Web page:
with function Intersection(S, T: Set) return Set is <>;
package Set_Signature is end;
Such a signature generic
can be instantiated with an actual set type and then the instance can
be passed into other generics that have a formal package such as
type VN is private;
type VN_Set is private;
with package Sets is
new Set_Signature(Element => VN, Set => VN_Set, others => <>);
package Analyse is
This allows the construction of a generic that needs
a Set abstraction such as a flow analysis
package. Remember that the purpose of a signature is to group several
entities together and to check that various relationships hold between
the entities. In this case the relationships are that the types Set
and Element do have the various operations
Empty, Unit and
The set generic could
be included in a set container package thus
type Element is private;
package My_Sets is
type Set is tagged private;
function Empty return Set;
function Unit(E: Element) return Set;
function Union(S, T: Set) return Set;
function Intersection(S, T: Set) return Set;
package My_Set is new Set_Signature(Element, Set);
The key point is that normally an instantiation freezes
a type passed as a generic parameter. But in the case of a formal incomplete
untagged type, this does not happen. Hence the actual in the instantiation
in the generic package My_Sets
can be a private type such as Set
This echoes back to the earlier discussion of changing
the freezing rules. We cannot call a subprogram with untagged incomplete
parameters (whether formal or not) because we do not know whether they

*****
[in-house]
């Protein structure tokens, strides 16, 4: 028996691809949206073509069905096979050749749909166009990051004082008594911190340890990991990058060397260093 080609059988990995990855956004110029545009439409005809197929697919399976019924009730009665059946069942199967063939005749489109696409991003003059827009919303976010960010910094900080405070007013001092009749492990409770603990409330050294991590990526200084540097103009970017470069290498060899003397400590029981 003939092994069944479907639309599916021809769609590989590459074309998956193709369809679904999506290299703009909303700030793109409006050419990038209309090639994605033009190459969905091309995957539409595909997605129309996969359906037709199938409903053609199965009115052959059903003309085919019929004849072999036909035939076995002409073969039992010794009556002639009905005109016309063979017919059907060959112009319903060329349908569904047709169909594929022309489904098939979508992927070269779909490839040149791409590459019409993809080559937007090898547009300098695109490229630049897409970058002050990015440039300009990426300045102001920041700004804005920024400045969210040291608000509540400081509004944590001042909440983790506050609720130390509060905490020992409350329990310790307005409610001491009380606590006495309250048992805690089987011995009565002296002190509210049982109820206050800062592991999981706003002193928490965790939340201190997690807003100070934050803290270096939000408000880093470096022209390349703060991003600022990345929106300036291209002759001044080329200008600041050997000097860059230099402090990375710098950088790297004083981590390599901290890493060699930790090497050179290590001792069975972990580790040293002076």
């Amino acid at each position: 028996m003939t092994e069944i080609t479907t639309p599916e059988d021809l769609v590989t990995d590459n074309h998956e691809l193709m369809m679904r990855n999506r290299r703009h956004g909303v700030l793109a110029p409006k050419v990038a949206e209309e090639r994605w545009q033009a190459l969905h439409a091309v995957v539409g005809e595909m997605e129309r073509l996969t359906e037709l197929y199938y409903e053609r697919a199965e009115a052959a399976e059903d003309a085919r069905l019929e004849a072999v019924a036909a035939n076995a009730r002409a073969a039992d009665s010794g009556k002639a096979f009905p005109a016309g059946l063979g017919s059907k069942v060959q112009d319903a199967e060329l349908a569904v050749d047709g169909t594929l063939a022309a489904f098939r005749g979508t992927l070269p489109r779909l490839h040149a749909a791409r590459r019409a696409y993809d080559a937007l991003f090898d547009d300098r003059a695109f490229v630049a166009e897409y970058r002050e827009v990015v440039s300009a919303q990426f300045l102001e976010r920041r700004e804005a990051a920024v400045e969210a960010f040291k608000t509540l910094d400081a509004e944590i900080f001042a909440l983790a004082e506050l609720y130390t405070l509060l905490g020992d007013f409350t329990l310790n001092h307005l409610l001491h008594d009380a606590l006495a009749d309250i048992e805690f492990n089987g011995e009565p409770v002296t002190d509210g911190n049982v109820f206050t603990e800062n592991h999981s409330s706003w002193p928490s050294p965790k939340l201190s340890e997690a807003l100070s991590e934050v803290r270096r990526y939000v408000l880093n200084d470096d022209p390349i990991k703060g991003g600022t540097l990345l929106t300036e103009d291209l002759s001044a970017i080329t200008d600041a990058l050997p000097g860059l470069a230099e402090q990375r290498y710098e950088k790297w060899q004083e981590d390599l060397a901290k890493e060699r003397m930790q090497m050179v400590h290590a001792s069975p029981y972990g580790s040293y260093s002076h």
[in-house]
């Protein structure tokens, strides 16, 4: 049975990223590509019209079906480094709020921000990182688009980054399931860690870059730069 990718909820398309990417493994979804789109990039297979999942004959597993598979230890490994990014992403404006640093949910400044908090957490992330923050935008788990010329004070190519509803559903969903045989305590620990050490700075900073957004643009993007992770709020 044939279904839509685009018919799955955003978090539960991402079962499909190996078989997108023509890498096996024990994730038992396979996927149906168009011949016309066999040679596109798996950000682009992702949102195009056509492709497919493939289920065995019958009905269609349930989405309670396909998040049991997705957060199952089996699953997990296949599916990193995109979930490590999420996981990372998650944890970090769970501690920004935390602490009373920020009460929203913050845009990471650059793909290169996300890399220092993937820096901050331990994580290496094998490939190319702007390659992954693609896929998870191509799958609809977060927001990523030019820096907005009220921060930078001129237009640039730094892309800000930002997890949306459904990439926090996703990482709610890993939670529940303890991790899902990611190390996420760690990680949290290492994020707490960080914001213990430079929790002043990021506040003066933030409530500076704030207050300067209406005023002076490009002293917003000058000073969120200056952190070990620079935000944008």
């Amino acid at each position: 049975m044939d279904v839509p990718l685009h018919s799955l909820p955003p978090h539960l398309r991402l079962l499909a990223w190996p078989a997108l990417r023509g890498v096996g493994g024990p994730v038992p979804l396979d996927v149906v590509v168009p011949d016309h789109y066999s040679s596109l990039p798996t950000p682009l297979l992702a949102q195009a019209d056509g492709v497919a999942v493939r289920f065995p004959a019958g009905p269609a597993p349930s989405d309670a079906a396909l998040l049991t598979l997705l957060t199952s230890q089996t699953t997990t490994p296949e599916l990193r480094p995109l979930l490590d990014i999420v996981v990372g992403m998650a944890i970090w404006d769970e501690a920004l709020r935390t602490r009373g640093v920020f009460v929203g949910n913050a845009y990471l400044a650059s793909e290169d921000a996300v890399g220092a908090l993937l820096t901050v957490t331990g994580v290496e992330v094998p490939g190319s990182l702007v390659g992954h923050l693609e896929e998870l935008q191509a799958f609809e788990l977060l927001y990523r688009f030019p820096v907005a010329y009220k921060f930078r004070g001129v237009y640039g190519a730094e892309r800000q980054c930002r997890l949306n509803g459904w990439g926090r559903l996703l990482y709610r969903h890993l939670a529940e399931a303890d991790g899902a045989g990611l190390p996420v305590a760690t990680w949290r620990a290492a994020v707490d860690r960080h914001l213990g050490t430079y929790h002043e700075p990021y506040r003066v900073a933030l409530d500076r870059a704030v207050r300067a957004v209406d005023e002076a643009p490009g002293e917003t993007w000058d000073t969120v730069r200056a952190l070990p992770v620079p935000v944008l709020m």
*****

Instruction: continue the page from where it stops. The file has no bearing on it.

are to be passed by copy or by reference. But we can call a subprogram
with tagged incomplete parameters because we do know that they are passed
by reference (and this has to remain true for compatibility with Ada
2005). So just in case the actual subprogram in the tagged case is called
within the generic, the instantiation freezes the profile. But in the
untagged case, we know that the subprogram cannot be called and so there
is no need to freeze the profile.
This means that the type Set
should not be given as tagged incomplete in the package Set_Signature
since we could not then use the signature in the package My_Sets.
If a subprogram has both tagged and untagged formal
incomplete parameters then the untagged incomplete parameters win and
the subprogram cannot be called.
(If this is all too confusing, do not worry, the
compiler will moan at you if you make a mistake.)
Another rule regarding incomplete formal types is
that the controlling type of a formal abstract subprogram cannot be incomplete.